This piece originally appeared on VICE Netherlands.Not all bodies are thin, able and white, yet the ones we spot in the media and our feeds are anything but diverse – especially when it comes to queer people in intimate and loving settings. Since not every queer love story is about two hunky cowboys in a tent, so a lot of queers struggle to identify with the people they see on screen.
This is the case for Dutch photographer Jesse van den Berg, who first noticed this problem as a teenager. “Whenever a queer person appeared, they were often given a very one-dimensional role, based on stereotypes,” they say. “And queer love stories were turned into tragic spectacles. I missed seeing queer people love each other in fine and healthy relationships.”In their series Queer Power, they collected vulnerable and intimate photos of friends and acquaintances captured in recent years. From a trans sports teacher, to a fat dancer and a gay man with a small penis, the models of their series embody diverse representations of queerness.
Van den Berg graduated from the St Joost School of Art and Design in Den Bosch, 50 kilometres away from his hometown Nijmegen, at the beginning of the pandemic. During lockdown, photography became a way to connect with interesting people from the LGBTQ+ scene they otherwise wouldn't have got to know during this antisocial period. It allowed them get to know themselves better, too.“Before the pandemic, I didn't really know what my identity as a queer person exactly meant,” they explain. “Thanks to them, I’ve become kinder to myself. I dare to embrace my femininity much more, something I used to suppress out of shame."
Some of the people Van den Berg photographed are long-time friends, others are people they met on social media – like D'Andre, a fat, Black dancer in an industry where bodies are anything but similar to theirs.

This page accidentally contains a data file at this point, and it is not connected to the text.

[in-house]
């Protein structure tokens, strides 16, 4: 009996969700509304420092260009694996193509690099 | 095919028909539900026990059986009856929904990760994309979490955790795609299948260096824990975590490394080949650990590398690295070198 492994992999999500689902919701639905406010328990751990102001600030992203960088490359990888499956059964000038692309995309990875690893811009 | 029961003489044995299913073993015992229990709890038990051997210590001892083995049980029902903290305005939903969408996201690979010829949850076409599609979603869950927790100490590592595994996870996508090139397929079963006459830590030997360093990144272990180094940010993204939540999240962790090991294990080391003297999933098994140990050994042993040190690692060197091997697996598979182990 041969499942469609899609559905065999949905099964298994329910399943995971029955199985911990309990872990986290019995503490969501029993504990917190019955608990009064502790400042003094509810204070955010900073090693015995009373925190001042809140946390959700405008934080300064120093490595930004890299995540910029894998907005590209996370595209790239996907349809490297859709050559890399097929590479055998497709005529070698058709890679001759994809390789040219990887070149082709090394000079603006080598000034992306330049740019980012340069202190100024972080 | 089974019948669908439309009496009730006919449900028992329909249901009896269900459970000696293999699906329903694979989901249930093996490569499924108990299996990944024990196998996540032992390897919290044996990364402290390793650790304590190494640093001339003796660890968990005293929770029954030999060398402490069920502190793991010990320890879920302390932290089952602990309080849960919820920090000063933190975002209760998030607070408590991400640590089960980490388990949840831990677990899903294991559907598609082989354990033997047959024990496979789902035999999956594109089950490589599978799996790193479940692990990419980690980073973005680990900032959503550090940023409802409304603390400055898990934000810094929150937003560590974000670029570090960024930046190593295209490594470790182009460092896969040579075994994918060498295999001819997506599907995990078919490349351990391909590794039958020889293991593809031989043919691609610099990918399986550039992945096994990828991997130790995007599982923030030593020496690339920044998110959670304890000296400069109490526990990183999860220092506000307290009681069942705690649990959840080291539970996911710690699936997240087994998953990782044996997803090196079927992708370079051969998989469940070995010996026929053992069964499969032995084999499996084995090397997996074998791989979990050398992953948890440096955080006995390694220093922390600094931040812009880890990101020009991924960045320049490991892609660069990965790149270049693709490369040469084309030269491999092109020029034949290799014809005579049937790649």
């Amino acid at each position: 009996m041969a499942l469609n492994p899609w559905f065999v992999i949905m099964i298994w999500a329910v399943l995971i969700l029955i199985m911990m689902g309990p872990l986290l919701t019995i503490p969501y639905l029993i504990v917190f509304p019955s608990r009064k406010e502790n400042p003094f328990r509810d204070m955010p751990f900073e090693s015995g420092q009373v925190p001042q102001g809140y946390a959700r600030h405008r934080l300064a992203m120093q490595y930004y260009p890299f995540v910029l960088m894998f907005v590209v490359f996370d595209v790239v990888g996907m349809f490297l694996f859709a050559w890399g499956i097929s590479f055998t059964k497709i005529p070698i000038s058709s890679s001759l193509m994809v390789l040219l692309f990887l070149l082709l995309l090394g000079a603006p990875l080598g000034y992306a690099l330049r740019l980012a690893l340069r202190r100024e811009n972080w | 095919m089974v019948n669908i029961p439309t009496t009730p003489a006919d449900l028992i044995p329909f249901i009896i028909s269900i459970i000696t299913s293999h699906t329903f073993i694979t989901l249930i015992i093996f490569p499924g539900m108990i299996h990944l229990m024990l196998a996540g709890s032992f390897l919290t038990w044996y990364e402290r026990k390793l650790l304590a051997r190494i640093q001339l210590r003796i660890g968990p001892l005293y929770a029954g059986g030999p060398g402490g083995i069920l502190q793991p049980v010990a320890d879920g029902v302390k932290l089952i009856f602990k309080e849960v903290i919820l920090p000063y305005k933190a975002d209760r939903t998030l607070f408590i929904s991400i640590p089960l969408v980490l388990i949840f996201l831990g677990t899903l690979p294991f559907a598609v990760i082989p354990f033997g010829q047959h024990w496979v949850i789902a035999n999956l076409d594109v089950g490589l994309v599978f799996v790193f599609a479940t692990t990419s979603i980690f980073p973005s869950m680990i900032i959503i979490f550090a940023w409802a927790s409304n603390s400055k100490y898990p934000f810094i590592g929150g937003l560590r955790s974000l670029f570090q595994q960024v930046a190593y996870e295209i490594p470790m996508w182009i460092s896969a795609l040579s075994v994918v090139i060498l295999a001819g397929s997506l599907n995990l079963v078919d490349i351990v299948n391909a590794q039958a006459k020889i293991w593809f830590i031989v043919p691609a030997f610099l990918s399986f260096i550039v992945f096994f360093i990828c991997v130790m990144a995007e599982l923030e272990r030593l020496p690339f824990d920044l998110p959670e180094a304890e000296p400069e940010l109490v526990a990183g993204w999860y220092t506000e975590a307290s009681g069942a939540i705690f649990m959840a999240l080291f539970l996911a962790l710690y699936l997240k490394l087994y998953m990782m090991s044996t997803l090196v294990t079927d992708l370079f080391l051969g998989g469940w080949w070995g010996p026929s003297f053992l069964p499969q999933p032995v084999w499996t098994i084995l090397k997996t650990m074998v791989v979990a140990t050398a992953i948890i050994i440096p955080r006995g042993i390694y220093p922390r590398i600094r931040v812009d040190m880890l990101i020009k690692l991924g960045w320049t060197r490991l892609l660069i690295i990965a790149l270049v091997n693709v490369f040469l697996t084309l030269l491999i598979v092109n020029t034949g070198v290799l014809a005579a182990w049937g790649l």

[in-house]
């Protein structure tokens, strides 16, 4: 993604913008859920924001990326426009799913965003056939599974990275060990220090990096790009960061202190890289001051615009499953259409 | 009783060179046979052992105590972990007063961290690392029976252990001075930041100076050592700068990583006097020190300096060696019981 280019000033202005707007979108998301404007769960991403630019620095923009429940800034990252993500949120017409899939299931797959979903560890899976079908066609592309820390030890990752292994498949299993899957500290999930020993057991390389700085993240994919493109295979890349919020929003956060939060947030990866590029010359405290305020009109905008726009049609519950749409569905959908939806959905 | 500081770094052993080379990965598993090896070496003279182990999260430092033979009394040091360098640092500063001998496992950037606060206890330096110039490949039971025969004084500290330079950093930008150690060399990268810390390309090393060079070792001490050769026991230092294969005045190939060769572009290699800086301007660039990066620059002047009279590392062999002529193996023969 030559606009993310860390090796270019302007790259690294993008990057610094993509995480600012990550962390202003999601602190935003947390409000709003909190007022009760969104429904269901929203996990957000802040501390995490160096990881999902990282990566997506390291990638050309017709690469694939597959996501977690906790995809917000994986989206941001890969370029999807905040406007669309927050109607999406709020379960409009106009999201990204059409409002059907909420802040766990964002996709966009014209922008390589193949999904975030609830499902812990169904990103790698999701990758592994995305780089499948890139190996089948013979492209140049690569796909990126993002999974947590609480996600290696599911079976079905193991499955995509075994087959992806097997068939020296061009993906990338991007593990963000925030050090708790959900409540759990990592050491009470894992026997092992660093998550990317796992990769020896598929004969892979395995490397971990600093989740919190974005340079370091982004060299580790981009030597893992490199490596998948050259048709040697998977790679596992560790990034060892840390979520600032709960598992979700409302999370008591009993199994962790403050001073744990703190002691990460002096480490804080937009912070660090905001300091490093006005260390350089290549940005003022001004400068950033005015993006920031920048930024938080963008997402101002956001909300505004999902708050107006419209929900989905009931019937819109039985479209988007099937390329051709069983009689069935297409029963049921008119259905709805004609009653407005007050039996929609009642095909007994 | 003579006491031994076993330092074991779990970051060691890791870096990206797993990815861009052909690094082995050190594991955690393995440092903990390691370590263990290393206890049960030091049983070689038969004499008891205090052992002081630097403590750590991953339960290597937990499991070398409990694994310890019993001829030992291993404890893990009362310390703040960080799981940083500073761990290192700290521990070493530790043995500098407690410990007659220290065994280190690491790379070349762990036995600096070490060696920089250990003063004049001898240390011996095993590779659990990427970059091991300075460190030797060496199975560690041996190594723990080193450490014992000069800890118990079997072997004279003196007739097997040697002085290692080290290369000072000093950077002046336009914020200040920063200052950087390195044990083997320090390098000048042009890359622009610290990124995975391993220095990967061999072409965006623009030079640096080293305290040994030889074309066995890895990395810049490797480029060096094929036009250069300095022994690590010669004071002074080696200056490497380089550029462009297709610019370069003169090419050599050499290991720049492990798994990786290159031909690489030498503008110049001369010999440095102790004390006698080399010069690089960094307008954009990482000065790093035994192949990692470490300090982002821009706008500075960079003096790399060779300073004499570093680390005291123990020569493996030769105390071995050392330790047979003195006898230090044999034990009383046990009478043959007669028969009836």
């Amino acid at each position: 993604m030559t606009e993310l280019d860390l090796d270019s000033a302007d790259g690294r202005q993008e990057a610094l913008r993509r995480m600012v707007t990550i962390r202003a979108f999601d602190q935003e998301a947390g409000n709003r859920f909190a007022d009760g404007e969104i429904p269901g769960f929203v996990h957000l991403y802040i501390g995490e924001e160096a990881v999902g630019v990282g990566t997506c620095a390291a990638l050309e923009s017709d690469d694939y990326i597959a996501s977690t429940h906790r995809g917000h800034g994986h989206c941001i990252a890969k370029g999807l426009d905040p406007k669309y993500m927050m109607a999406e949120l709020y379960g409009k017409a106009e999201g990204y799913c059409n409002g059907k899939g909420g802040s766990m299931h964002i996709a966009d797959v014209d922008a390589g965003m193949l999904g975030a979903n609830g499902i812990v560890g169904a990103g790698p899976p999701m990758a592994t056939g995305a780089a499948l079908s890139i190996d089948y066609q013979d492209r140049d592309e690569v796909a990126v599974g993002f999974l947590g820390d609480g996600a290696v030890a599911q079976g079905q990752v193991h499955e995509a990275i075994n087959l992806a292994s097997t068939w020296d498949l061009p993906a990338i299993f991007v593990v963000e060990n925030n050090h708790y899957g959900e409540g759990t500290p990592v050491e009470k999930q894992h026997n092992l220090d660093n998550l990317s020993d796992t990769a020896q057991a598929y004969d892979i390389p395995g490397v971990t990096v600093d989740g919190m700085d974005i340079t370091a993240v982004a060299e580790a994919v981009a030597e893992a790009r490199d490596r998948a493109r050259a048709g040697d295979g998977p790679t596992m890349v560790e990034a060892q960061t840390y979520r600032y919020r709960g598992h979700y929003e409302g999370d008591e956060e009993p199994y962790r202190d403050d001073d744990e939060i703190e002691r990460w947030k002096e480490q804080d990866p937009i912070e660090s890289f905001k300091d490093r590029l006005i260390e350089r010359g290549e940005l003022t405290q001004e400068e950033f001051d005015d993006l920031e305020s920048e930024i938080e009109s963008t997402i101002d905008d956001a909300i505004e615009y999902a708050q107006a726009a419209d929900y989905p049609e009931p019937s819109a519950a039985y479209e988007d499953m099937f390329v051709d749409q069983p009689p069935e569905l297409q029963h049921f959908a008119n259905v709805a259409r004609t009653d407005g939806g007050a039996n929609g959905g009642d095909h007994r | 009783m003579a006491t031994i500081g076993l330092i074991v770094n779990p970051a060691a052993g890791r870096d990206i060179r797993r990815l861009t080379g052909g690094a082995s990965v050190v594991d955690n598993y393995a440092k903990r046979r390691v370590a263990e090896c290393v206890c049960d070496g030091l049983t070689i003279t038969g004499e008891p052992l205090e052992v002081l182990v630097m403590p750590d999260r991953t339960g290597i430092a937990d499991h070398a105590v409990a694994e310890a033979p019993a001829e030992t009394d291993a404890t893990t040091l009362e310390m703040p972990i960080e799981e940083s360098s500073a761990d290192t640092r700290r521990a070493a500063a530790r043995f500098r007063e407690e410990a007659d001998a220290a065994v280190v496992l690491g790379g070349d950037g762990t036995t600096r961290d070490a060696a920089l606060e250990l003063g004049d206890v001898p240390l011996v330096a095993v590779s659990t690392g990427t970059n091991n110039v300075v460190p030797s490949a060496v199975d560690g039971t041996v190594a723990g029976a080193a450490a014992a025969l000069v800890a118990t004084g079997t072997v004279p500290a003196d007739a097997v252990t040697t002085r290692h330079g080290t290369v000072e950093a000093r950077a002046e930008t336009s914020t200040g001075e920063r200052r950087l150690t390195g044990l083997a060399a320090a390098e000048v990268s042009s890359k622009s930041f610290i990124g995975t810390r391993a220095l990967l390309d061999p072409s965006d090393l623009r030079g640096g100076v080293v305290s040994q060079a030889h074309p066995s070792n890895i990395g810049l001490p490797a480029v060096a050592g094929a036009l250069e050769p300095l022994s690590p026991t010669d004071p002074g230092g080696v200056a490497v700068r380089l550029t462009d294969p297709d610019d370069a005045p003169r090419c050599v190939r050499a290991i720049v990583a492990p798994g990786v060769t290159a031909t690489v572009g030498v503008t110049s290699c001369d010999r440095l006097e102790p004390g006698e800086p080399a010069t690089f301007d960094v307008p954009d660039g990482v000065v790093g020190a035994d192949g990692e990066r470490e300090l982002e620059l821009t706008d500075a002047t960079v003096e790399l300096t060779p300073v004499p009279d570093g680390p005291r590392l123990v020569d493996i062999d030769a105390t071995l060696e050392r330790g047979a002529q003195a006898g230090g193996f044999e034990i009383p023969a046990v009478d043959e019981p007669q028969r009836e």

Van den Berg also photographed their friend Suus, whose body has changed a lot in recent years. “He’s transmasc and has been exercising quite intensively – he even started a queer fitness company,” Van den Berg says. “Recently, he said he wanted to hang the a picture of his chest in his house. He finally has the body that suits him.”
Then there’s Dirk, who Van den Berg met at a photography fair where he was talking about the lack of representation of people with small dicks. “Especially in the more masculine gay scene, there’s often an emphasis on how good it is to have a big dick,” Van den Berg explains. “Dirk is also fat, which is less represented in the gay scene as well.”
Besides beautiful pictures, these photo sessions also gave birth to meaningful relationships. “You start having personal conversations early on, which makes the contact very special,” Van den Berg says. “I think some people feel safe being photographed by me, precisely because I’m open about my experiences and struggles on social media and in real life.” The sessions also highlighted to Van den Berg that strength often lies in vulnerability. “Daring to expose yourself and be honest, that's what I find powerful,” he concludes.
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